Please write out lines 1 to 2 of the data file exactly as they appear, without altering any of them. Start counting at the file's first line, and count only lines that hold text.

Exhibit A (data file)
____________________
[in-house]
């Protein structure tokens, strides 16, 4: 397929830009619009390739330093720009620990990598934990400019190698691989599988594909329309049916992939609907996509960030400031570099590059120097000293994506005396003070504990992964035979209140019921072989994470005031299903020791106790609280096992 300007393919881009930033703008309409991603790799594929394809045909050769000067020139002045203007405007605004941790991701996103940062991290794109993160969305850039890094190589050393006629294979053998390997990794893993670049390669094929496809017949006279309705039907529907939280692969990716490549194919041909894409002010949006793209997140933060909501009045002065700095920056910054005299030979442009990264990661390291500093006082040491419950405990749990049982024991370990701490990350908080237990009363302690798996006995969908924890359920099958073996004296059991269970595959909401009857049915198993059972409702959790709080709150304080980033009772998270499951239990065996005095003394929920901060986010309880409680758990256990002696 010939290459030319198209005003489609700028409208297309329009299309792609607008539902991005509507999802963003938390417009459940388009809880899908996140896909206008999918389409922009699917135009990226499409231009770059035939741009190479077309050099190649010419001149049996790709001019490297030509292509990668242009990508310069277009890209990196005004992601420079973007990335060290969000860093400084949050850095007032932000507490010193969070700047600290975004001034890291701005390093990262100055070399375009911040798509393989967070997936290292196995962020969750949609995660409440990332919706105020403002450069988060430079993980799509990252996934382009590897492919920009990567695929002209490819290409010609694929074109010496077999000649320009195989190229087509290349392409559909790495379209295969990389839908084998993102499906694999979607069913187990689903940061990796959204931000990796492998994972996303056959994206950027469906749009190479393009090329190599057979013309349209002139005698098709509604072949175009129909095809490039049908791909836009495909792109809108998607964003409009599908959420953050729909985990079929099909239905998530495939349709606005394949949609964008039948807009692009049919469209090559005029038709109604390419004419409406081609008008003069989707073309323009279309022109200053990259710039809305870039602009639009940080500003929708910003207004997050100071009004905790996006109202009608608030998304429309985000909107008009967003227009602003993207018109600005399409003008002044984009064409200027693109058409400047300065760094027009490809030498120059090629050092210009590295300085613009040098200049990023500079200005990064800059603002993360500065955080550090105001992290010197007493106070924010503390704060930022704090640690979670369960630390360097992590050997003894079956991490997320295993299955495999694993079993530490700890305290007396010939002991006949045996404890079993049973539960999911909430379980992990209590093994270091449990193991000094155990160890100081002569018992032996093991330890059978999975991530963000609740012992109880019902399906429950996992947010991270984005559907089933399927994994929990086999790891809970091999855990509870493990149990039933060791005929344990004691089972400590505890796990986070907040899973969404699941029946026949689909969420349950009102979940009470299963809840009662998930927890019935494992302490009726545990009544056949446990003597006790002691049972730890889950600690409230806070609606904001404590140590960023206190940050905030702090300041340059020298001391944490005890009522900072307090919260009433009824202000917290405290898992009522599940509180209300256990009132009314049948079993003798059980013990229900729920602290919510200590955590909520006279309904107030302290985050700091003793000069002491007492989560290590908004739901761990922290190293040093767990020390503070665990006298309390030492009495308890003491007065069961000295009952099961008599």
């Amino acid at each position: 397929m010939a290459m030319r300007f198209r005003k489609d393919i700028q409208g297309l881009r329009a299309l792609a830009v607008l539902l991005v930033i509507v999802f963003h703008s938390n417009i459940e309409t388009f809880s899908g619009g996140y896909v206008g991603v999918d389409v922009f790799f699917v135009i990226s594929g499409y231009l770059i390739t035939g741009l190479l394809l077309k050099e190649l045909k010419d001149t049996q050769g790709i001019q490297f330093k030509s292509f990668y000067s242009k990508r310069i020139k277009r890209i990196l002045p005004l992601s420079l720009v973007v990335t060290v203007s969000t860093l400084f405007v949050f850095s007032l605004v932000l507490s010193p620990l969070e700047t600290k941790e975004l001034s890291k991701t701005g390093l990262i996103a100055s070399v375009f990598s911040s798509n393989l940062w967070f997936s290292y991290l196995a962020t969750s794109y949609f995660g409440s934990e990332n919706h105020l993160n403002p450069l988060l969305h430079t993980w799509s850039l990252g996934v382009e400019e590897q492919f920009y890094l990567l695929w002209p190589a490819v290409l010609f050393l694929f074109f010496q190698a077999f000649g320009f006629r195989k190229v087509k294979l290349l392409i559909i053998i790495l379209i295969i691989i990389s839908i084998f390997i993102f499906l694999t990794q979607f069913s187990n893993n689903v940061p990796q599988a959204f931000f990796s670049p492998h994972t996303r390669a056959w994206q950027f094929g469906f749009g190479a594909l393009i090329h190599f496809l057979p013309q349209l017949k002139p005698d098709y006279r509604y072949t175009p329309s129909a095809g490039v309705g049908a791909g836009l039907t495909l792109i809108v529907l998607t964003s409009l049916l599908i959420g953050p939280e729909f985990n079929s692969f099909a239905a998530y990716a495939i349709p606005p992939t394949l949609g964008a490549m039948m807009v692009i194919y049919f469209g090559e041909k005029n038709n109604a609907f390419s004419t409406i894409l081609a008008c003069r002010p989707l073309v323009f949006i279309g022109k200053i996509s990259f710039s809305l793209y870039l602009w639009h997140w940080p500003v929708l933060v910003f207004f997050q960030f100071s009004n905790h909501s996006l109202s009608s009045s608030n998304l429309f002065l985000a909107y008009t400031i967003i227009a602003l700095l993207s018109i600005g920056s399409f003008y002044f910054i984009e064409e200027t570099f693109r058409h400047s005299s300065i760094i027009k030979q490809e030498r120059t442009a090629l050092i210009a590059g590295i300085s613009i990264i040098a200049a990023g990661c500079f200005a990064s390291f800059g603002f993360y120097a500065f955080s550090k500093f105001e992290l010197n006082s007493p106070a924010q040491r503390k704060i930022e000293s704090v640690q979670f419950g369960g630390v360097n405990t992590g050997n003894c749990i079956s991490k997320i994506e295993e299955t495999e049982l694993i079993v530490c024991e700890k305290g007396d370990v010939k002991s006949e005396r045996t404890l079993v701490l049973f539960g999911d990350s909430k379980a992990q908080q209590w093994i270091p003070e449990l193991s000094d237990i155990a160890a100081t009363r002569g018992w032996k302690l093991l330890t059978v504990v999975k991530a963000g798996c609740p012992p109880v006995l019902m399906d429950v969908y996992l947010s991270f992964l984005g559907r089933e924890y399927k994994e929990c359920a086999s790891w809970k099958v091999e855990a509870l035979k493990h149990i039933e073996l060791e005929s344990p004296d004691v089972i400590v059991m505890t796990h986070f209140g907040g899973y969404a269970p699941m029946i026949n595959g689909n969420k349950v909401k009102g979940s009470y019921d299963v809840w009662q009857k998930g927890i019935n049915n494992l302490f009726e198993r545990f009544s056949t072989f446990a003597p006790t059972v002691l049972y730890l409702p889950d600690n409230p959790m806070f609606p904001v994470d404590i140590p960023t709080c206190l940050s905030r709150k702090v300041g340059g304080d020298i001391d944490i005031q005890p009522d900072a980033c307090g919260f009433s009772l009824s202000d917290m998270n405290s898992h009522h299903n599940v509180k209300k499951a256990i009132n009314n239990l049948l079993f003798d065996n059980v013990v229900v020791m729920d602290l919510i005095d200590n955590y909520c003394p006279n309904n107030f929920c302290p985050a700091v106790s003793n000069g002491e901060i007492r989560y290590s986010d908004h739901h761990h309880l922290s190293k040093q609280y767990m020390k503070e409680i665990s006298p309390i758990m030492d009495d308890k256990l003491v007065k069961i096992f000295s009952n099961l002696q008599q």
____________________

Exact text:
[in-house]
């Protein structure tokens, strides 16, 4: 397929830009619009390739330093720009620990990598934990400019190698691989599988594909329309049916992939609907996509960030400031570099590059120097000293994506005396003070504990992964035979209140019921072989994470005031299903020791106790609280096992 300007393919881009930033703008309409991603790799594929394809045909050769000067020139002045203007405007605004941790991701996103940062991290794109993160969305850039890094190589050393006629294979053998390997990794893993670049390669094929496809017949006279309705039907529907939280692969990716490549194919041909894409002010949006793209997140933060909501009045002065700095920056910054005299030979442009990264990661390291500093006082040491419950405990749990049982024991370990701490990350908080237990009363302690798996006995969908924890359920099958073996004296059991269970595959909401009857049915198993059972409702959790709080709150304080980033009772998270499951239990065996005095003394929920901060986010309880409680758990256990002696 010939290459030319198209005003489609700028409208297309329009299309792609607008539902991005509507999802963003938390417009459940388009809880899908996140896909206008999918389409922009699917135009990226499409231009770059035939741009190479077309050099190649010419001149049996790709001019490297030509292509990668242009990508310069277009890209990196005004992601420079973007990335060290969000860093400084949050850095007032932000507490010193969070700047600290975004001034890291701005390093990262100055070399375009911040798509393989967070997936290292196995962020969750949609995660409440990332919706105020403002450069988060430079993980799509990252996934382009590897492919920009990567695929002209490819290409010609694929074109010496077999000649320009195989190229087509290349392409559909790495379209295969990389839908084998993102499906694999979607069913187990689903940061990796959204931000990796492998994972996303056959994206950027469906749009190479393009090329190599057979013309349209002139005698098709509604072949175009129909095809490039049908791909836009495909792109809108998607964003409009599908959420953050729909985990079929099909239905998530495939349709606005394949949609964008039948807009692009049919469209090559005029038709109604390419004419409406081609008008003069989707073309323009279309022109200053990259710039809305870039602009639009940080500003929708910003207004997050100071009004905790996006109202009608608030998304429309985000909107008009967003227009602003993207018109600005399409003008002044984009064409200027693109058409400047300065760094027009490809030498120059090629050092210009590295300085613009040098200049990023500079200005990064800059603002993360500065955080550090105001992290010197007493106070924010503390704060930022704090640690979670369960630390360097992590050997003894079956991490997320295993299955495999694993079993530490700890305290007396010939002991006949045996404890079993049973539960999911909430379980992990209590093994270091449990193991000094155990160890100081002569018992032996093991330890059978999975991530963000609740012992109880019902399906429950996992947010991270984005559907089933399927994994929990086999790891809970091999855990509870493990149990039933060791005929344990004691089972400590505890796990986070907040899973969404699941029946026949689909969420349950009102979940009470299963809840009662998930927890019935494992302490009726545990009544056949446990003597006790002691049972730890889950600690409230806070609606904001404590140590960023206190940050905030702090300041340059020298001391944490005890009522900072307090919260009433009824202000917290405290898992009522599940509180209300256990009132009314049948079993003798059980013990229900729920602290919510200590955590909520006279309904107030302290985050700091003793000069002491007492989560290590908004739901761990922290190293040093767990020390503070665990006298309390030492009495308890003491007065069961000295009952099961008599």